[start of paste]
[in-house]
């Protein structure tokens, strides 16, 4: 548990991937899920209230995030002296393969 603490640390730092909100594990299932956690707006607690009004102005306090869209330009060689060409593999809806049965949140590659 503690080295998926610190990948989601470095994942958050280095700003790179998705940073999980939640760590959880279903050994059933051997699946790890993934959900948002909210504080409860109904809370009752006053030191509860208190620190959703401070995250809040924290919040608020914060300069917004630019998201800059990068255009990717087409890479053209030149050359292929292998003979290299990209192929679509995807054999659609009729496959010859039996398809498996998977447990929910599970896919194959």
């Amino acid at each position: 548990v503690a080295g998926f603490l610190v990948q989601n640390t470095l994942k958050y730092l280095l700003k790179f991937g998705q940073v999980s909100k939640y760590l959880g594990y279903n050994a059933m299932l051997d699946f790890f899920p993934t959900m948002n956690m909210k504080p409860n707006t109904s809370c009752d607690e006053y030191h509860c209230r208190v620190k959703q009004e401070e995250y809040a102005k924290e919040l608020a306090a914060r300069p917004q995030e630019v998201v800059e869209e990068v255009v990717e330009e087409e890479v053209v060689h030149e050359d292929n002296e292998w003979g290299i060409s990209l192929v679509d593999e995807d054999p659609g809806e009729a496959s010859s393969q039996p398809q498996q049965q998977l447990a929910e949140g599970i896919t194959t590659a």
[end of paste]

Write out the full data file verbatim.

[in-house]
């Protein structure tokens, strides 16, 4: 548990991937899920209230995030002296393969 603490640390730092909100594990299932956690707006607690009004102005306090869209330009060689060409593999809806049965949140590659 503690080295998926610190990948989601470095994942958050280095700003790179998705940073999980939640760590959880279903050994059933051997699946790890993934959900948002909210504080409860109904809370009752006053030191509860208190620190959703401070995250809040924290919040608020914060300069917004630019998201800059990068255009990717087409890479053209030149050359292929292998003979290299990209192929679509995807054999659609009729496959010859039996398809498996998977447990929910599970896919194959």
């Amino acid at each position: 548990v503690a080295g998926f603490l610190v990948q989601n640390t470095l994942k958050y730092l280095l700003k790179f991937g998705q940073v999980s909100k939640y760590l959880g594990y279903n050994a059933m299932l051997d699946f790890f899920p993934t959900m948002n956690m909210k504080p409860n707006t109904s809370c009752d607690e006053y030191h509860c209230r208190v620190k959703q009004e401070e995250y809040a102005k924290e919040l608020a306090a914060r300069p917004q995030e630019v998201v800059e869209e990068v255009v990717e330009e087409e890479v053209v060689h030149e050359d292929n002296e292998w003979g290299i060409s990209l192929v679509d593999e995807d054999p659609g809806e009729a496959s010859s393969q039996p398809q498996q049965q998977l447990a929910e949140g599970i896919t194959t590659a």